Figure 3.The patient had isolated ischemic right occipital stroke including the lingual (A and B) and pericalcarine (A and B) gyri.


than hemianopsia. Also, the more extensive the lesion is, the greater the risk of developing an aggressive be- havior seems to be. The recognition of this behavior pat- tern may be of great value in the diagnosis and manage- ment of acute PCA stroke.

Accepted for Publication:January 16, 2007.

Correspondence:Stephan A. Botez, MD, Department of Neurology, University of Rochester Medical Center, Box 673, 601 Elmwood Ave, Rochester, NY 14642 (stephan _botez@yahoo.ca).

Author Contributions:Study concept and design:Botez, Maeder, and Bogousslavsky.Acquisition of data:Botez and Maeder.Analysis and interpretation of data:Botez, Car- rera, Maeder, and Bogousslavsky.Drafting of the manu- script:Botez.Critical revision of the manuscript for impor- tant intellectual content: Carrera, Maeder, and Bogousslavsky.Statistical analysis:Botez.Administra- tive, technical, and material support:Botez, Maeder, and Bogousslavsky.Study supervision:Carrera and Bogouss- lavsky.

Financial Disclosure:None reported.


1. Coleman AM. Aggression. In:A Dictionary of Psychology.Oxford, England: Ox- ford University Press; 2001:18.

2. Reeves AG, Plum F. Hyperphagia, rage, and dementia accompanying a ventro- medial hypothalamic neoplasm.Arch Neurol. 1969;20(6):616-624.

3. Haugh RM, Markesbery WR. Hypothalamic astrocytoma: syndrome of hyper- phagia, obesity, and disturbances of behavior and endocrine and autonomic function.Arch Neurol. 1983;40(9):560-563.

4. Weiger WA, Bear DM. An approach to the neurology of aggression.J Psychiatr Res. 1988;22(2):85-98.

5. Kim JS, Choi S, Kwon SU, Seo YS. Inability to control anger or aggression after stroke.Neurology. 2002;58(7):1106-1108.

6. Paradiso S, Robinson RG, Arndt S. Self-reported aggressive behavior in pa- tients with stroke.J Nerv Ment Dis. 1996;184(12):746-753.

7. Aybek S, Carota A, Ghika-Schmid F, et al. Emotional behavior in acute stroke.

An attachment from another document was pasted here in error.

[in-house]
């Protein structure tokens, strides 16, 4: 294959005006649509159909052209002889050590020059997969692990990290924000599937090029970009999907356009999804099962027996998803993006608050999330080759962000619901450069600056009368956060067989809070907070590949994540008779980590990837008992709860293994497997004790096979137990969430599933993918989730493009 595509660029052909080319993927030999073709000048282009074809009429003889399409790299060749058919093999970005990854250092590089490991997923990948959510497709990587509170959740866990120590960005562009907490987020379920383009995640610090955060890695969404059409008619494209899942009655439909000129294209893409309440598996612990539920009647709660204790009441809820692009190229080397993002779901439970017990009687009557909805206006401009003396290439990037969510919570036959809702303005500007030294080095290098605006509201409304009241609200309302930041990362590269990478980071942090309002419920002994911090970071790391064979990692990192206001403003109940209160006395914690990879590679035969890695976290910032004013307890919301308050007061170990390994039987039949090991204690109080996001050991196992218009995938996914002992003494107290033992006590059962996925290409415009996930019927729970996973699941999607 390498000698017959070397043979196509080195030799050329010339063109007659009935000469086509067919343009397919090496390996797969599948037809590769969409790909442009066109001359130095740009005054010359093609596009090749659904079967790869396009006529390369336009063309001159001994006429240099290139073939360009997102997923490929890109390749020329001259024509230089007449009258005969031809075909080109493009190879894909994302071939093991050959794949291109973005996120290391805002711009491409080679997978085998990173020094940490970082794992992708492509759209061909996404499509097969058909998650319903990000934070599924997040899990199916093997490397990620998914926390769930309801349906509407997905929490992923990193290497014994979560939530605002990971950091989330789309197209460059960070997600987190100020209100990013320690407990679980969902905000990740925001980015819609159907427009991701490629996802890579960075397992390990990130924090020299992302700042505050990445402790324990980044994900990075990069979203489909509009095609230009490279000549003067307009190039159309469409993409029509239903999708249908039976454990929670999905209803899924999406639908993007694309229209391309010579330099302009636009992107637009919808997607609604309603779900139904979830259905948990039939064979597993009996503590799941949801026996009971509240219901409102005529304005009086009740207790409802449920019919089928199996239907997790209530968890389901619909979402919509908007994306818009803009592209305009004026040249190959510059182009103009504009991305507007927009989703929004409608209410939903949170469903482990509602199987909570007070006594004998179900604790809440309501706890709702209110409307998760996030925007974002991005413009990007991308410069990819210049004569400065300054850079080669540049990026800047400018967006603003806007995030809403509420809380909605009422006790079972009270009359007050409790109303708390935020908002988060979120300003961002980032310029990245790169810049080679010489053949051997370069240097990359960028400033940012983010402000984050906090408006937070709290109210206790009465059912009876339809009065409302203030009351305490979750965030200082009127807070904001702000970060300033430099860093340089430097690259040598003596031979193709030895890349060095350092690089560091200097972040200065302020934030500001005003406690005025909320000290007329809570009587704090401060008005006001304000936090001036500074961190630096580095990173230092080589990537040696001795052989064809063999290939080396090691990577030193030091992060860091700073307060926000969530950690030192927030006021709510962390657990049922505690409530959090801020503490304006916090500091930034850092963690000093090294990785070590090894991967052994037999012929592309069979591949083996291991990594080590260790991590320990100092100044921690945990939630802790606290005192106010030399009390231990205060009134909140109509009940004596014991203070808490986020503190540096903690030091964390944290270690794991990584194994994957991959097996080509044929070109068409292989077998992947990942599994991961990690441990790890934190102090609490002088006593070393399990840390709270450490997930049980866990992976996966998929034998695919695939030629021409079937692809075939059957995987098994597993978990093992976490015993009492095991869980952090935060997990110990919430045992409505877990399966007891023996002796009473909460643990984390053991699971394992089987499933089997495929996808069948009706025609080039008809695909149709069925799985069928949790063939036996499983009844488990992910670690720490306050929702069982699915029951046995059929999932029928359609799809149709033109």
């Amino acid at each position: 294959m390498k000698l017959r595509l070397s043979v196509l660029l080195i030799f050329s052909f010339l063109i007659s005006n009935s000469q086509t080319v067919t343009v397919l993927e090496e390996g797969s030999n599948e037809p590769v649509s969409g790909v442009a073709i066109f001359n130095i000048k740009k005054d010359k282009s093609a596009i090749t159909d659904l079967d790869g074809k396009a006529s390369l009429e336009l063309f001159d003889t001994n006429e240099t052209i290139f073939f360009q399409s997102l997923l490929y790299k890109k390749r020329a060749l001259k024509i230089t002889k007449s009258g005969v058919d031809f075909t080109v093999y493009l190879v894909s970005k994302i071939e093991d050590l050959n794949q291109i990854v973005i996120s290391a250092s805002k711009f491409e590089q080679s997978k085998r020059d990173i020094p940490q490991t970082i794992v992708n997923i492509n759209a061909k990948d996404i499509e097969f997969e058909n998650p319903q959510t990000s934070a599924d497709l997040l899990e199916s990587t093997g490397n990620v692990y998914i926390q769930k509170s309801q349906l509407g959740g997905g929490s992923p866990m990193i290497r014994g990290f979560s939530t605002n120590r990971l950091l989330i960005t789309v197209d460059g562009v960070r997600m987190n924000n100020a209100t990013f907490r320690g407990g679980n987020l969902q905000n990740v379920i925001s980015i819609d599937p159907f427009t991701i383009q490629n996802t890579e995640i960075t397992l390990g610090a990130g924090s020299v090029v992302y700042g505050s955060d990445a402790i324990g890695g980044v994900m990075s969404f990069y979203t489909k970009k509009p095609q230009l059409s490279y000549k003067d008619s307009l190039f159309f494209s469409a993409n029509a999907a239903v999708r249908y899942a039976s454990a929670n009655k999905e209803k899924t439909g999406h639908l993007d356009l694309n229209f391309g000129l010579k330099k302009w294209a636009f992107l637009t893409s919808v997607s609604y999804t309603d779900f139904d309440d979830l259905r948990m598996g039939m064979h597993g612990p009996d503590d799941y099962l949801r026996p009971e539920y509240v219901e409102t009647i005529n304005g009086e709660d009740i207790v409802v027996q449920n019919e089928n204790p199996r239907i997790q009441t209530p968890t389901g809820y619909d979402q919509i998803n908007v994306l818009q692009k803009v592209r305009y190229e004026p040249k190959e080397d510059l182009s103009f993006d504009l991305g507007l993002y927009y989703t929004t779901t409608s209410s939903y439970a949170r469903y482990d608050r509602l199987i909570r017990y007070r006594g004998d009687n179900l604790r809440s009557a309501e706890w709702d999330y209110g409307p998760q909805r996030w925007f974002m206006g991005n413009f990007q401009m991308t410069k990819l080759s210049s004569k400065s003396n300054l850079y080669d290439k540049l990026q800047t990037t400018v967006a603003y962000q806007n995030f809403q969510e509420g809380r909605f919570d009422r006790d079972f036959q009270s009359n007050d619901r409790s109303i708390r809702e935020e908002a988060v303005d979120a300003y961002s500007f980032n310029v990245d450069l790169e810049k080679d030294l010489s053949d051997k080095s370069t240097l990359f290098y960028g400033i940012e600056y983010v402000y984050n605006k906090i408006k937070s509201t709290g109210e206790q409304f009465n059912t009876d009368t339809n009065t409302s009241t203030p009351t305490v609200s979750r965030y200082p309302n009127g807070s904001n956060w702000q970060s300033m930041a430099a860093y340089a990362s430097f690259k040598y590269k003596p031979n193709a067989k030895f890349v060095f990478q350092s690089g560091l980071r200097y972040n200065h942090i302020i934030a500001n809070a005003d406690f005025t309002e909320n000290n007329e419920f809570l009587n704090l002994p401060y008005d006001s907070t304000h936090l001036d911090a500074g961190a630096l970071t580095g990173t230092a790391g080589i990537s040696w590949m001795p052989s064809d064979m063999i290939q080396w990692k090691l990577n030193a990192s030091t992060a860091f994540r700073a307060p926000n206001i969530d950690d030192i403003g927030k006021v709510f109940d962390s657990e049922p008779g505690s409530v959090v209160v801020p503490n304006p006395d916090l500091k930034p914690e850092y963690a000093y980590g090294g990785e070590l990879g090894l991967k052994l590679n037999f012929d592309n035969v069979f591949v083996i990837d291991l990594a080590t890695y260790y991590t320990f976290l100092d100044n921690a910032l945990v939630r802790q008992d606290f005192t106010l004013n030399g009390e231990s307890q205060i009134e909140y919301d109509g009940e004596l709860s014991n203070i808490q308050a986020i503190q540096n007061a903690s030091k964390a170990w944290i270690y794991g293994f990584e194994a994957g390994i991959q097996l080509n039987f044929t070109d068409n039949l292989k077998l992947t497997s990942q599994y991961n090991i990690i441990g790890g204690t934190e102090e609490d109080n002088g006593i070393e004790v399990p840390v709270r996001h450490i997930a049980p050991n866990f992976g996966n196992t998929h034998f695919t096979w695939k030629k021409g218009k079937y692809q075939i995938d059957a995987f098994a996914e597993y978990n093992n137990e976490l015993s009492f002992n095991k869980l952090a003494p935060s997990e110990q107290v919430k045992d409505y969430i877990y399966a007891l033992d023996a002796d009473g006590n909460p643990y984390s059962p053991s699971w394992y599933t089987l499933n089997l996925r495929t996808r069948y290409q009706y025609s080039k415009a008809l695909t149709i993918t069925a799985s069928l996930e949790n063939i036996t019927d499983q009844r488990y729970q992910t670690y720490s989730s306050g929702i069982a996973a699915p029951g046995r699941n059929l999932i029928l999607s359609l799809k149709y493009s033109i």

Cogn Behav Neurol. 2005;18(1):37-44.

8. Mesulam MM, Waxman SG, Geschwind N, Sabin TD. Acute confusional states with right middle cerebral artery infarctions.J Neurol Neurosurg Psychiatry. 1976;


9. Mori E, Yamadori A. Acute confusional state and acute agitated delirium: occur- rence after infarction in the right middle cerebral artery territory.Arch Neurol.


10. Caplan LR, Kelly M, Kase CS, et al. Infarcts of the inferior division of the right middle cerebral artery: mirror image of Wernicke’s aphasia.Neurology. 1986;


11. Horenstein S, Chamberlin W, Conomy J. Infarction of the fusiform and calcarine regions: agitated delirium and hemianopia.Trans Am Neurol Assoc. 1967;92:


12. Vatsavayi V, Malhotra S, Franco K. Agitated delirium with posterior cerebral ar- tery infarction.J Emerg Med. 2003;24(3):263-266.

13. Verslegers W, De Deyn PP, Saerens J, et al. Slow progressive bilateral posterior artery infarction presenting as agitated delirium, complicated with Anton’s syndrome.Eur Neurol. 1991;31(4):216-229.

14. Medina JL, Chokroverty S, Rubino FA. Syndrome of agitated delirium and visual impairment: a manifestation of medial temporo-occipital infarction.J Neurol Neu- rosurg Psychiatry. 1977;40(9):861-864.

15. Bogousslavsky J, Ferrazzini M, Regli F, et al. A manic delirium and frontal-like syndrome with paramedian infarction of the right thalamus.J Neurol Neurosurg Psychiatry. 1988;51(1):116-119.

16. Adolphs R, Tranel D, Damasio H, Damasio A. Impaired recognition of emotion in facial expressions following bilateral damage to the human amygdala.Nature.


17. Davidson RJ, Putnam KM, Larson CL. Dysfunction in the neural circuitry of emo- tion regulation: a possible prelude to violence.Science. 2000;289(5479):591- 594.

18. Kobayashi Y, Amaral DG. Macaque monkey retrosplenial cortex, II: cortical afferents.

J Comp Neurol. 2003;466(1):48-79.

19. Martin-Elkins CL, Horel JA. Cortical afferents to behaviorally defined regions of the inferior temporal and parahippocampal gyri as demonstrated by WGA-HRP.

J Comp Neurol. 1992;321(2):177-192.